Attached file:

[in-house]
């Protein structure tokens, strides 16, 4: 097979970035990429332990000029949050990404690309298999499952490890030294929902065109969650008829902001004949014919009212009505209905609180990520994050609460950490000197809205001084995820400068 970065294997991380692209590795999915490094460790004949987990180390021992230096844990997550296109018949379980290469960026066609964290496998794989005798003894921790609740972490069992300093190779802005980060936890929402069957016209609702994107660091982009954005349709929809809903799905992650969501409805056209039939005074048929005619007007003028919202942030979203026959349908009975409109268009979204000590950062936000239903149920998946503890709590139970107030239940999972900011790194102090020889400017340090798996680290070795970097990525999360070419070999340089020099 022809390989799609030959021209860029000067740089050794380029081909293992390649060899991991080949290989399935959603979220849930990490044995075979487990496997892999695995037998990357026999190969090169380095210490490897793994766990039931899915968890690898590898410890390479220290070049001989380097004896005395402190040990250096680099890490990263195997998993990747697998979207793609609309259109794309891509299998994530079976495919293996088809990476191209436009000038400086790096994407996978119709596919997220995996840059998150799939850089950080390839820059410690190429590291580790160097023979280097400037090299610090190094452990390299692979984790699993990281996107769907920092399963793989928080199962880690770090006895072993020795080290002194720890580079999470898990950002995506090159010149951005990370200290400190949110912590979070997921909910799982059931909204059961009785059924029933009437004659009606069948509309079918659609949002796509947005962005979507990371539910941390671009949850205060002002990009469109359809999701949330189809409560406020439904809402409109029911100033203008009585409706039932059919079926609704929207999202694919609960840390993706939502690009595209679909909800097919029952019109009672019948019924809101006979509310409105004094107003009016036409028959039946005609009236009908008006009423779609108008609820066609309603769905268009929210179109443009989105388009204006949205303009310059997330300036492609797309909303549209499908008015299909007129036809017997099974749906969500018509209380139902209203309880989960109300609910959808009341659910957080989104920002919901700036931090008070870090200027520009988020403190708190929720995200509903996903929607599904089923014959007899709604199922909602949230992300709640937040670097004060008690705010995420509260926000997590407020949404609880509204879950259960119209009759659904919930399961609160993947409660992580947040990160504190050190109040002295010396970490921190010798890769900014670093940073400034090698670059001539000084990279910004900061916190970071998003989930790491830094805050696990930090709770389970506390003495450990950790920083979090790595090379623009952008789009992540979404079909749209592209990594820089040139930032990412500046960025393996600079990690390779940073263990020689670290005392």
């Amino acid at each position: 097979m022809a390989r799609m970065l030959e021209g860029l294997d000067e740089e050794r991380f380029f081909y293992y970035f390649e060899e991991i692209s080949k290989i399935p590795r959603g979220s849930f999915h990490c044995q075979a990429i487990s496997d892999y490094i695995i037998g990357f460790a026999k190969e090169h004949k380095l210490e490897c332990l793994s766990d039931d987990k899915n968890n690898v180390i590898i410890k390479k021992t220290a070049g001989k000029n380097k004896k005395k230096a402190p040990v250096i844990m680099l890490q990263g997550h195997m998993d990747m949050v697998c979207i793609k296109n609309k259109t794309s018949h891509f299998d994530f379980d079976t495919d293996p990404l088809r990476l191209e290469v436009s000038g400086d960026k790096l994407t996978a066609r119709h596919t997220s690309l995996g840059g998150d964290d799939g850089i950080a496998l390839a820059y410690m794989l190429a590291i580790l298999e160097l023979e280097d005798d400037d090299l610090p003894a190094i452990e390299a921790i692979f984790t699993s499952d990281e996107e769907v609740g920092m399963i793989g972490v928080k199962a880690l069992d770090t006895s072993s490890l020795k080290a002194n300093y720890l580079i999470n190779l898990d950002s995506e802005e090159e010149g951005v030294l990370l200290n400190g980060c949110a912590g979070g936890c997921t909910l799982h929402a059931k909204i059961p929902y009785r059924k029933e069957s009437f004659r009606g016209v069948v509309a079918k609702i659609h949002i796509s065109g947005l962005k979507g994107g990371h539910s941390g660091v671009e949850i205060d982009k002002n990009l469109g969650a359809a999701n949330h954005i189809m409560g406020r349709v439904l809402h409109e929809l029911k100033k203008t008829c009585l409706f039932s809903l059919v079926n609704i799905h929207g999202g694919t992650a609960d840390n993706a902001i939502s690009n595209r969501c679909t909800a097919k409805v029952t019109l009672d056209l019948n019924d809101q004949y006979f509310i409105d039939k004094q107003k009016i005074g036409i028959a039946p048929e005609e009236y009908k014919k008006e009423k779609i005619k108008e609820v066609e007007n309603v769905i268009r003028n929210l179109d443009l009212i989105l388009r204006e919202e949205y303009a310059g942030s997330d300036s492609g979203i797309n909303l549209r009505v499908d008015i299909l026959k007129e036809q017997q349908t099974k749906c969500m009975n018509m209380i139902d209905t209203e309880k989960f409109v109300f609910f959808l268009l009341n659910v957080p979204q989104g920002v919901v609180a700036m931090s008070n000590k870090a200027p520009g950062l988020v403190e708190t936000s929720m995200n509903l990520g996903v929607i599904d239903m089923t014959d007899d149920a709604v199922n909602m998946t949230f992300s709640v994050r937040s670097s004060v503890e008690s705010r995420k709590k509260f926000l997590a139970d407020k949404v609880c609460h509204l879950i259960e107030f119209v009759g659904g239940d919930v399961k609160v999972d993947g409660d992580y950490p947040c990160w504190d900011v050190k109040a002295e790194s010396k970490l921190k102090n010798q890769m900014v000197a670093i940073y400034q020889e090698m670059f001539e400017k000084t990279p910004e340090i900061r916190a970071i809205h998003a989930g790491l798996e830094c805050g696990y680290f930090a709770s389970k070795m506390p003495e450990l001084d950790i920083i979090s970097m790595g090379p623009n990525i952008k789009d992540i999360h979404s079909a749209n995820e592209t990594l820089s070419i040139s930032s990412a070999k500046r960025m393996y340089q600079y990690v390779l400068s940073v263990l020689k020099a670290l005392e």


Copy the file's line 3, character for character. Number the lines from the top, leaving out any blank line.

């Amino acid at each position: 097979m022809a390989r799609m970065l030959e021209g860029l294997d000067e740089e050794r991380f380029f081909y293992y970035f390649e060899e991991i692209s080949k290989i399935p590795r959603g979220s849930f999915h990490c044995q075979a990429i487990s496997d892999y490094i695995i037998g990357f460790a026999k190969e090169h004949k380095l210490e490897c332990l793994s766990d039931d987990k899915n968890n690898v180390i590898i410890k390479k021992t220290a070049g001989k000029n380097k004896k005395k230096a402190p040990v250096i844990m680099l890490q990263g997550h195997m998993d990747m949050v697998c979207i793609k296109n609309k259109t794309s018949h891509f299998d994530f379980d079976t495919d293996p990404l088809r990476l191209e290469v436009s000038g400086d960026k790096l994407t996978a066609r119709h596919t997220s690309l995996g840059g998150d964290d799939g850089i950080a496998l390839a820059y410690m794989l190429a590291i580790l298999e160097l023979e280097d005798d400037d090299l610090p003894a190094i452990e390299a921790i692979f984790t699993s499952d990281e996107e769907v609740g920092m399963i793989g972490v928080k199962a880690l069992d770090t006895s072993s490890l020795k080290a002194n300093y720890l580079i999470n190779l898990d950002s995506e802005e090159e010149g951005v030294l990370l200290n400190g980060c949110a912590g979070g936890c997921t909910l799982h929402a059931k909204i059961p929902y009785r059924k029933e069957s009437f004659r009606g016209v069948v509309a079918k609702i659609h949002i796509s065109g947005l962005k979507g994107g990371h539910s941390g660091v671009e949850i205060d982009k002002n990009l469109g969650a359809a999701n949330h954005i189809m409560g406020r349709v439904l809402h409109e929809l029911k100033k203008t008829c009585l409706f039932s809903l059919v079926n609704i799905h929207g999202g694919t992650a609960d840390n993706a902001i939502s690009n595209r969501c679909t909800a097919k409805v029952t019109l009672d056209l019948n019924d809101q004949y006979f509310i409105d039939k004094q107003k009016i005074g036409i028959a039946p048929e005609e009236y009908k014919k008006e009423k779609i005619k108008e609820v066609e007007n309603v769905i268009r003028n929210l179109d443009l009212i989105l388009r204006e919202e949205y303009a310059g942030s997330d300036s492609g979203i797309n909303l549209r009505v499908d008015i299909l026959k007129e036809q017997q349908t099974k749906c969500m009975n018509m209380i139902d209905t209203e309880k989960f409109v109300f609910f959808l268009l009341n659910v957080p979204q989104g920002v919901v609180a700036m931090s008070n000590k870090a200027p520009g950062l988020v403190e708190t936000s929720m995200n509903l990520g996903v929607i599904d239903m089923t014959d007899d149920a709604v199922n909602m998946t949230f992300s709640v994050r937040s670097s004060v503890e008690s705010r995420k709590k509260f926000l997590a139970d407020k949404v609880c609460h509204l879950i259960e107030f119209v009759g659904g239940d919930v399961k609160v999972d993947g409660d992580y950490p947040c990160w504190d900011v050190k109040a002295e790194s010396k970490l921190k102090n010798q890769m900014v000197a670093i940073y400034q020889e090698m670059f001539e400017k000084t990279p910004e340090i900061r916190a970071i809205h998003a989930g790491l798996e830094c805050g696990y680290f930090a709770s389970k070795m506390p003495e450990l001084d950790i920083i979090s970097m790595g090379p623009n990525i952008k789009d992540i999360h979404s079909a749209n995820e592209t990594l820089s070419i040139s930032s990412a070999k500046r960025m393996y340089q600079y990690v390779l400068s940073v263990l020689k020099a670290l005392e």